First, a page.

Kahoot, a Norwegian multimedia quiz method that is rapidly gaining traction in schools throughout the United States, is similar to a tv game show mixed with a computer game.
As the game’s host, teachers add a multiple-choice quiz on a subject such as plant life or English grammar. They project one quiz question at a time onto a whiteboard or computer at the front of their classrooms using the Kahoot platform.
On their notebooks, tablets, or smartphones, players normally have 30 seconds to click a response. They win points for making accurate selections and bonus points for clicking quickly.
Kahoot plays a catchy countdown melody throughout the response time, evocative of classic video games such as Monkey Island. When the timer rings, a gong signals the end of the period, and the classroom board automatically tallies the class’s right and incorrect responses. Following that, a leaderboard displays the top five students in terms of points earned.
Kahoot’s game-like features and simple-to-use format have contributed to its rise to prominence in the classroom. Around 20 million of the 55 million elementary and secondary school students in the United States used Kahoot last month, the company said.
“It’s enjoyable. Everybody does so. It attracts all children,” Tosh McGaughy, a digital learning specialist with the Birdville Independent School District in Haltom City, Texas, recently told me. “They become competitive and enthusiastic.”
However, it is too early to say if Kahoot would eventually increase student learning or merely serve as edutainment.
“Were they really interested in the material two days after, or at any moment of time when none of the bells and whistles are going off?” Heather Collins, a digital learning researcher and chairwoman of Trident Technical College’s behavioral and social sciences department in Charleston, South Carolina, was questioned.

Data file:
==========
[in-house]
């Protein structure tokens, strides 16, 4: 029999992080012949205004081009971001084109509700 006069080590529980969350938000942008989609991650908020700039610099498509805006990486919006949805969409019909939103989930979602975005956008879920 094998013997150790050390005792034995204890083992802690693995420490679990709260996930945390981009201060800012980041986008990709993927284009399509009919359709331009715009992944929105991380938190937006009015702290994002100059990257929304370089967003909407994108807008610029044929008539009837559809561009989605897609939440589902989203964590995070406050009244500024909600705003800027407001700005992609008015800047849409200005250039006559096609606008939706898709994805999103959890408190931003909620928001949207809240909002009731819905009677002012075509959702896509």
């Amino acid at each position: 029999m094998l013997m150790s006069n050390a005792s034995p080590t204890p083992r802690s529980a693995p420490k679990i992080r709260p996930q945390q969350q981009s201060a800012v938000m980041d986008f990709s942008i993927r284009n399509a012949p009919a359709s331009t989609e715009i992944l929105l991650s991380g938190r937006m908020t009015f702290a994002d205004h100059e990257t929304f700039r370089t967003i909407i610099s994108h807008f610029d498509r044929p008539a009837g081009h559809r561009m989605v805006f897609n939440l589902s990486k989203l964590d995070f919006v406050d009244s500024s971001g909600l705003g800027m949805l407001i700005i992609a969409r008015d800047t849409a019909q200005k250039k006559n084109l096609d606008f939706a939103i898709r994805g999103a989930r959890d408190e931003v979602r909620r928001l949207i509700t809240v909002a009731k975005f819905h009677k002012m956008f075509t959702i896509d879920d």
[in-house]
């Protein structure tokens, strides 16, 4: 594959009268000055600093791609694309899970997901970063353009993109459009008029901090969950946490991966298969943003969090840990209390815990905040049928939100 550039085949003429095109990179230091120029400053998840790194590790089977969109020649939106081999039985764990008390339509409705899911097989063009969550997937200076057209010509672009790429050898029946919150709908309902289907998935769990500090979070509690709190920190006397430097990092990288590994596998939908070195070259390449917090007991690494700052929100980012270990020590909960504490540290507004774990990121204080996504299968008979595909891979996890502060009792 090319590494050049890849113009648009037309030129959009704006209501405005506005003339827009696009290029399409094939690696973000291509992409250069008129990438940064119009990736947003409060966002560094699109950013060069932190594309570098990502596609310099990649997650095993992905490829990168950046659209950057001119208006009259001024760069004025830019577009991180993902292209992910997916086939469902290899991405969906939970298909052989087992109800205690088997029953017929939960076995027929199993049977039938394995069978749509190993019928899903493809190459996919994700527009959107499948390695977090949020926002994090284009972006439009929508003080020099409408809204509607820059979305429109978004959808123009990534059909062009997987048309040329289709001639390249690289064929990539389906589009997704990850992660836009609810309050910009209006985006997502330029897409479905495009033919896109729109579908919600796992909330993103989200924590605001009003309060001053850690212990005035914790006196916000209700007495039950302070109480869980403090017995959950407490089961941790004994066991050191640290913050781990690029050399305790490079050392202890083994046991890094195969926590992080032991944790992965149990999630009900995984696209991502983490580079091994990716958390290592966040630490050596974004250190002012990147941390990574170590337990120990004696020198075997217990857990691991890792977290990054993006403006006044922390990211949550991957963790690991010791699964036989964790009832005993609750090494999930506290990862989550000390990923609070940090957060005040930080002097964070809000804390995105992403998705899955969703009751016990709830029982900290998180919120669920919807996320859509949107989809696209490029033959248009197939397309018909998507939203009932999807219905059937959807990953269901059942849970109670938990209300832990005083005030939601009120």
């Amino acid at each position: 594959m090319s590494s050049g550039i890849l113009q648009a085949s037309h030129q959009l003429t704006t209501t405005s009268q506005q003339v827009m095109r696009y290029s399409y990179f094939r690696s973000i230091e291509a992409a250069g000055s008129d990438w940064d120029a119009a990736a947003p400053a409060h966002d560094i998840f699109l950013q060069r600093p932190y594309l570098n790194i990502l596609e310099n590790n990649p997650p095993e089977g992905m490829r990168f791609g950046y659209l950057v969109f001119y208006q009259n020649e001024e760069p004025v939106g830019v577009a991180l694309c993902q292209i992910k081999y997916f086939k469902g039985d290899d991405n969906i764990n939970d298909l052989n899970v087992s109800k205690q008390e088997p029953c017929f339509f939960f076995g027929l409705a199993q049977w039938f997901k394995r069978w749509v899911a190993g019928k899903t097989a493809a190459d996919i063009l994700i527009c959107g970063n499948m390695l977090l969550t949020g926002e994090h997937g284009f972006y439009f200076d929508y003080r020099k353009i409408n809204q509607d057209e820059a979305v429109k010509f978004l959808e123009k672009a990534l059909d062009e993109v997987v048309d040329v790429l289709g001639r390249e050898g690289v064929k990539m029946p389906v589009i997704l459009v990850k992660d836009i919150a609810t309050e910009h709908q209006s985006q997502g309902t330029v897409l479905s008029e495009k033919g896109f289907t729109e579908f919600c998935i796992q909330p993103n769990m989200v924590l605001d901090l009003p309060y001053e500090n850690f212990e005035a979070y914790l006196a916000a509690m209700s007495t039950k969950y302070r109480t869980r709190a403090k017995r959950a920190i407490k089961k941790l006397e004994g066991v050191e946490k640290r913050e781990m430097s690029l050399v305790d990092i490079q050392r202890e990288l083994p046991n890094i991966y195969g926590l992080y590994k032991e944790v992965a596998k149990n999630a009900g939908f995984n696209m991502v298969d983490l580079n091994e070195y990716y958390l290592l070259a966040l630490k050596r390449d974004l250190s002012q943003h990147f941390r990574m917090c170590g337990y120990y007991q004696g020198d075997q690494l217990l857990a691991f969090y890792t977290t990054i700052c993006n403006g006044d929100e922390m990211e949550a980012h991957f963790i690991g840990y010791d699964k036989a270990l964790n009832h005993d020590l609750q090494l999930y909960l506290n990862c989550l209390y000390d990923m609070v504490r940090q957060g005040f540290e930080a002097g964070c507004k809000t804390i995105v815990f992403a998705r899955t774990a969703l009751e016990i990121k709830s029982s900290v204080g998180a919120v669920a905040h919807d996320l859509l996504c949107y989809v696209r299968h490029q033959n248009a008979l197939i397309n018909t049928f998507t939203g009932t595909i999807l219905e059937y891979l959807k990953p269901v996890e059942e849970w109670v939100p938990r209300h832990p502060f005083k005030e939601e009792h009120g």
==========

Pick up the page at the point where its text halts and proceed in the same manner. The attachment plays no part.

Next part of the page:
Kahoot, a variation on the phrase “in collusion,” capitalizes on a variety of current educational developments. One is “engagement,” or the idea that the more students are engaged in an exercise, the more motivated they are to understand. Another is “gamification,” the process of adapting gaming features to non-game contexts.
“It’s a straightforward game-show format,” Kahoot CEO Johan Brand said in a phone interview.
The spoonful-of-sugar method of learning can be extended to any topic. “As a company, we have little interest in what they are teaching,” he said. “We are involved in their game.”
And several students are playing for the win, partially by pace competitions.
“They believe the cellphone is faster,” Ms. McGaughy, an expert in interactive learning, said. “As a result, the competitive children use the phone.”
Additionally, the web lends itself to social media. Students are now sharing their Kahoot rating on social media — or messaging it in groups — even though they do not place first.
Here is a tweet from a student using the handle @beansalaad: “I ended fifth out of 22 players in the @GetKahoot quiz ‘How does the Constitution uphold freedom of expression?’ with 4,754 points!”
However, the relentless rivalry and quantification can be disconcerting.
“Some people thrive on being graded, earning marks, and achieving status,” explains Neil Selwyn, an education professor at Monash University in Melbourne, Australia, who studies how schools utilize technology. “However, I’m sure not every student can find it appealing in the same way.”
Mr. Brand created Kahoot in 2012 with two colleagues as a digital marketing and experience designer. Since then, it has earned about $6.5 million from its own staff, the Norwegian Research Council, and Northzone, a venture capital company that was one of the early investors in Spotify, the online music provider. The creators first targeted the American school industry for the app, launching it in 2013.
Readers who attended school prior to the invention of the personal computer can recall playing classroom games like multiplication bingo, an offline activity in which students earn recognition or awards for memorizing their times tables the fastest. Students will also use Ascend Math, a learning app that honors students for successfully completing a level while allowing them to play brief video games.
Of course, including ice cream, points, bells, video game leaderboards, and a variety of other brain sensations may become habit-forming. That does not mean they are beneficial to students.
“If you get an ice cream sundae every day after dinner, you can come to anticipate it,” Professor Collins, a learning scholar, said of Kahoot.
a sense of urgency to comprehend their lectures. Additionally, it has them going back for more.
“When we’re studying for tests, my students always ask, ‘Mr. Sullivan, are we Kahooting tomorrow?'” he said. “Kahooting is now a recognized term.”